Training 4 SOs on the line is the same workload as upgrading one SO to FO, one FO to CN, or one DEFO. So I have factored the SO recruitment numbers by 4 to make the training load equivalent to upgrades.

We will have no problem recruiting pilots for the next 18months regardless of COS etc considerations.

With the vaccine assumption I assume we will be back to a significant percentage of flights by say December 2021.

For the sake of argument, let's assume we are back to 90% of schedule Dec 2021 (my personal view is closer to 100%).

Right now the 747 is about 25% of our pilots - the pax fleet is operating at say 5%-10% of normal - so overall we are probably doing say 30% of regular flying.

So August 2020 at 30% finishing this year at say, 35-40%, then increasing to say 90% by December 2021.

Now I have only done analysis of training for the last 10 years. The only year we ran at 100% training capacity was 2015. In that year our training rate was 13.6%. Two years later, thanks to moving some a/c over to KA, our training rate was 7.3% (Training captain numbers had fallen - by just over 10% I think - but training footprints had been rationalised, so I assume a theoretical max of around 12-13%).

(By Training rate I mean, in 2015, we can replace 13.6 out of every 100 pilots. This is via 4 SOs=1, or 1 DEFO, 1 SO-FO upgrade or 1 FO-CN upgrade) (The limiting factor being line training)

So if we need 90% of our workforce by end of 2021, we must have 77% of our workforce by 1/1/21 as it will take all year to train the 13.6/100.

Our training department is fully manned- in fact I was informed Dec last year it was actually over manned based on the pre covid training plan for 2020. Training Captain Numbers today are close to 2015 AFAICT (as far as I can tell).

Every 10% reduction of pilots saves, very roughly, $500m per year.

The opportunity cost for being undermanned by say 10% is in excess of 10Billion. And given we have the same number of total aircraft that we are paying leases on/depreciating etc, that 10B would roughly translate into 5B of (marginal)profitability. This might not sound like it makes sense - think of a taxi fleet of 10 cars and 30 drivers. When work is down, you fire 3 of them. Then work picks up - you cant drive them all, for all the time. So you miss out on revenue- yet maintenance, lease payments etc are based on 10 cars. The extra 3 drivers cost you salary, extra fuel/tolls but the revenue, from those last 3 drivers, is highly profitable.

Conclusions

First one - garbage in, garbage out. Like all the mathematical covid models - reality has turned out very different as Sweden is testament to. They should have lost 100,000s of people - they have lost around 7,000 (vs the other 70,000 that have died from all other causes in the last 6 months)

If we need 90% by end of 2021, we have to start the year with at least 77% (so a max of 23% can be laid off between now and years end. Given 3 months pay in lieu, that means we save one months salary this year(Dec) or very roughly $100m. We start with 77% and end up with 90% so we average 84% next year - so we save 16% for the year which is roughly $800m.

So, if we KNEW we would be at 90% end of 2021, we would save close to $1billion. If we were wrong and things ramped up by say 30June21 to 100%, then we would be out of pocket about 10B in revenue(less say 5B in fuel/route operating costs) in the first half and say $6.5B(less say $3.2B in fuel/op costs) in the second half. So we would have saved $1B on pilot costs, and lost 16.5B in revenue (or $8.2profit after marginal costs).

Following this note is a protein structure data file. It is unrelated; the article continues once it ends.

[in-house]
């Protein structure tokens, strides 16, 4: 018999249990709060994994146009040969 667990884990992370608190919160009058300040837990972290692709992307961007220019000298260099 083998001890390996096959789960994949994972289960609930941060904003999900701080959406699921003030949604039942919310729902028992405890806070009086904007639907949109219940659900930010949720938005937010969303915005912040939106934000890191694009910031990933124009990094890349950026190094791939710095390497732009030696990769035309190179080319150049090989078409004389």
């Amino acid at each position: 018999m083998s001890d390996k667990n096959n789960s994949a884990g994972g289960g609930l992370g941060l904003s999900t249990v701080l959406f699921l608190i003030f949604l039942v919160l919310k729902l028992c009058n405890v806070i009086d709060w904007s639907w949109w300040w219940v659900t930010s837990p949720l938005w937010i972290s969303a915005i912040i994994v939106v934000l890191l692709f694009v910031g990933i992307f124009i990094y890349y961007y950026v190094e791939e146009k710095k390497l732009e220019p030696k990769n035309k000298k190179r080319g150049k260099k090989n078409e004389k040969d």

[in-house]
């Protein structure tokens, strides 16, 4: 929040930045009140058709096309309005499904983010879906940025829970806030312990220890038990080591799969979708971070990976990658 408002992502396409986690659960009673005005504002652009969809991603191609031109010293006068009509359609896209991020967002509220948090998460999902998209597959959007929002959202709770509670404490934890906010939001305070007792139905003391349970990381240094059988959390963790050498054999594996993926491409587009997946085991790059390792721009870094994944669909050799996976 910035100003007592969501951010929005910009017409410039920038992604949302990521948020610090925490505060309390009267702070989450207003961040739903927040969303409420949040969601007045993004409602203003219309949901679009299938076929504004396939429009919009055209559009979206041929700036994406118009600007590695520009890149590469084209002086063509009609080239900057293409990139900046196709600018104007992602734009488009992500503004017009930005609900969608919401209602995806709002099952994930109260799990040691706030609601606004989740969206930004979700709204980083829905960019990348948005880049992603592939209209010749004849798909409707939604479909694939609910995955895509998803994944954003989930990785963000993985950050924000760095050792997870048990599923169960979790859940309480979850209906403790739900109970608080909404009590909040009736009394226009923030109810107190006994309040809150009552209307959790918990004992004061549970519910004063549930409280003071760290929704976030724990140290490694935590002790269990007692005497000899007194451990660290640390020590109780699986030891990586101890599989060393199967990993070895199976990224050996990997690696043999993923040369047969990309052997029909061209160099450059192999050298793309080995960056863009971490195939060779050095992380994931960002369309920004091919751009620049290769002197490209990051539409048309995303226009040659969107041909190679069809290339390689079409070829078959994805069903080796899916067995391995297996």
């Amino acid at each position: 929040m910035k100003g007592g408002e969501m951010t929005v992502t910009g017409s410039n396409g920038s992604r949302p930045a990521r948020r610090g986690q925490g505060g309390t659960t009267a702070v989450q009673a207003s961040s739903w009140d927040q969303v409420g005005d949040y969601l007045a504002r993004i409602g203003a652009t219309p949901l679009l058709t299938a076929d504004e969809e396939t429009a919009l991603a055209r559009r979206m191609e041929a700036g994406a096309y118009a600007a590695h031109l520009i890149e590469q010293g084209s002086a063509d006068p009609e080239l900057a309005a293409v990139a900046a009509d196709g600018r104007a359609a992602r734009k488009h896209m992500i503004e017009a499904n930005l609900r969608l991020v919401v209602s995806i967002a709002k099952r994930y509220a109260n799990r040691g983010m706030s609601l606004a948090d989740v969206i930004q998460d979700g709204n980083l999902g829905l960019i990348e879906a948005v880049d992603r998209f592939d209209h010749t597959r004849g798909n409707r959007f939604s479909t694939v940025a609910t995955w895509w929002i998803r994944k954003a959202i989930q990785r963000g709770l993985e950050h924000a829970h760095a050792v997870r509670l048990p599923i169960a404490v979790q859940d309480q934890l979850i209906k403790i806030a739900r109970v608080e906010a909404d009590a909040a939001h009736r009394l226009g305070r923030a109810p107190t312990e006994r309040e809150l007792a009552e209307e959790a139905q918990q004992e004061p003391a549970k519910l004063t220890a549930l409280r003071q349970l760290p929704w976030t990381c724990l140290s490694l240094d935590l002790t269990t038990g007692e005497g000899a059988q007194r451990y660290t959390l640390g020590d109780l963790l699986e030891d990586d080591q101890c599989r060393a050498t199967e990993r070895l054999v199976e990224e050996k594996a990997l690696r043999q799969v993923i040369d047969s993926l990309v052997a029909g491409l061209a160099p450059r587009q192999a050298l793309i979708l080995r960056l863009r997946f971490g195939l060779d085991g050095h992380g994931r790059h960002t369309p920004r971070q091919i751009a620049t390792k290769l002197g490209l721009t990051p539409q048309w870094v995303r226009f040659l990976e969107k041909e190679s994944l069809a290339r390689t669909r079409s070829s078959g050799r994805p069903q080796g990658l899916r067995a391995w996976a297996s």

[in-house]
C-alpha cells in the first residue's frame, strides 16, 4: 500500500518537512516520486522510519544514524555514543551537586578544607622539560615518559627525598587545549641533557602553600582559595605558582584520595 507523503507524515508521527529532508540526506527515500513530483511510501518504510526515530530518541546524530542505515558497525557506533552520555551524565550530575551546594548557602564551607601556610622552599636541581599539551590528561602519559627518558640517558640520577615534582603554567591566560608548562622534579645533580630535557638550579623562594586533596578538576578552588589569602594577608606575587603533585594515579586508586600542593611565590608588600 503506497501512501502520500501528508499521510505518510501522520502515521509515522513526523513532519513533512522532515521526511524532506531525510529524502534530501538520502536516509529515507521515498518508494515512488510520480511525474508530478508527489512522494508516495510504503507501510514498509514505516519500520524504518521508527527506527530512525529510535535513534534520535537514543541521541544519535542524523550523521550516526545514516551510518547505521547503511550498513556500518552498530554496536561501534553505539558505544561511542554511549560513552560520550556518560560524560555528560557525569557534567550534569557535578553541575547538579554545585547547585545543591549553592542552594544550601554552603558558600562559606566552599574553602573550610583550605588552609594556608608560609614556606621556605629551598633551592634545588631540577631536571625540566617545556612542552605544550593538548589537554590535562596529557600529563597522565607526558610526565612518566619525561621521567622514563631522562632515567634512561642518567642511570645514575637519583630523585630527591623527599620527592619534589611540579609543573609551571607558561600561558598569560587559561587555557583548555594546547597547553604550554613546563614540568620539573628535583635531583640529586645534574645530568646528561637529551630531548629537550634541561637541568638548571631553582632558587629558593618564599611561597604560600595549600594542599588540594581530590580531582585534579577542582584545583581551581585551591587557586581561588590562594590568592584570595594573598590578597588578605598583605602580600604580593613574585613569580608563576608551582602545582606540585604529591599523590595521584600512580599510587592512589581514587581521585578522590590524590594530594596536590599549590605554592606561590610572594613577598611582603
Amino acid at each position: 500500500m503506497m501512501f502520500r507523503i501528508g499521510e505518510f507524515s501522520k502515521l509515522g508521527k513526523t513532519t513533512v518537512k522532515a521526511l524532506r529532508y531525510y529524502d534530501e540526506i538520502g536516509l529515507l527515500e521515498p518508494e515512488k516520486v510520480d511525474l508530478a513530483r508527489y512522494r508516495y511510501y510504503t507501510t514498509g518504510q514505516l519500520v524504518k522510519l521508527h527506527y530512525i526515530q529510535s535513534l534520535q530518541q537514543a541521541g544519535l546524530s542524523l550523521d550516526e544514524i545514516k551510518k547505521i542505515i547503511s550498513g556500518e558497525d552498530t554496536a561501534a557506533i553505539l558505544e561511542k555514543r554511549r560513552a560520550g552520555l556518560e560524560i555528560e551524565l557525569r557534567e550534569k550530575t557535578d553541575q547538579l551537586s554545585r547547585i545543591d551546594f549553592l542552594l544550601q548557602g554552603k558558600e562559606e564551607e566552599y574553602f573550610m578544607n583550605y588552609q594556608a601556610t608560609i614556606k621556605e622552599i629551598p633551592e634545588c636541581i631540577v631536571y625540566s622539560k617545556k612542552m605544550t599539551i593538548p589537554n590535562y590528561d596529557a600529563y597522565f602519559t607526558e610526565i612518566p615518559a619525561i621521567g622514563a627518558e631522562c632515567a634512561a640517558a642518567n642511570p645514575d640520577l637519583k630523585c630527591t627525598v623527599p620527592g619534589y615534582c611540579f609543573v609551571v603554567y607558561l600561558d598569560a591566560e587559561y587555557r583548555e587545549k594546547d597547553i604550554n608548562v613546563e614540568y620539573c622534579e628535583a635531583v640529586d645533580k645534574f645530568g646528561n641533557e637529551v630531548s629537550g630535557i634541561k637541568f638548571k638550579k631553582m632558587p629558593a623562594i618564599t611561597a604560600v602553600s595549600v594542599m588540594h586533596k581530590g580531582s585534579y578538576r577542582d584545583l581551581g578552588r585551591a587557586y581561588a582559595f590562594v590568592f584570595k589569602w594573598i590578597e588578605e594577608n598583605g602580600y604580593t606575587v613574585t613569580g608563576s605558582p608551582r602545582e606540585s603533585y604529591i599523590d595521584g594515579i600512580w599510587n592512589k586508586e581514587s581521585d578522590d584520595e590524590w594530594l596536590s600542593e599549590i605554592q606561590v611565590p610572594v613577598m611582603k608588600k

That's a big gamble to take - save a penny, lose a dime. the ratio is 8 to 1 in my previous example.

So my belief, based on this type of thinking, is they will keep the 'team' together - there will be some trimming but that can be done through ERS/more SLS and RORO. And maybe some culling of some dead wood while the opportunity is there. But I do not believe Damocles sword will lop off an arm or leg - just a haircut at worst.

Or as financial analysts like to say, the risk is to the upside. It is asymmetric risk - a little extra cost (keeping pilots) is an order of magnitude less than the loss to profitability of the most pessimistic outcomes are wrong.


BTW, I have no inside knowledge - I am no longer in the union - I am not in management - I am just doing observational analysis.


So, no job/base is safe, but that doesn't mean anything is likely to happen either. Assume the worst, hope for the best!



(Did I mention I am an optimist? I hope my optimism isn't misplaced!)




Last edited by Numero Crunchero; 13th Aug 2020 at 07:55.
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Old 13th Aug 2020, 05:47
  #46 (permalink)  
 
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I said keep the team together -I didn't say on what terms. But I wanted to keep the previous post optimistic.
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Old 13th Aug 2020, 06:55
  #47 (permalink)  
 
Join Date: Sep 2007
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Originally Posted by Numero Crunchero View Post
I am at heart an optimist- but then the joke goes that a pessimist is just an optimist with life experience. My views on the 'protections' on the base are coloured by my own personal union experiences with 'legal' protections in past union work.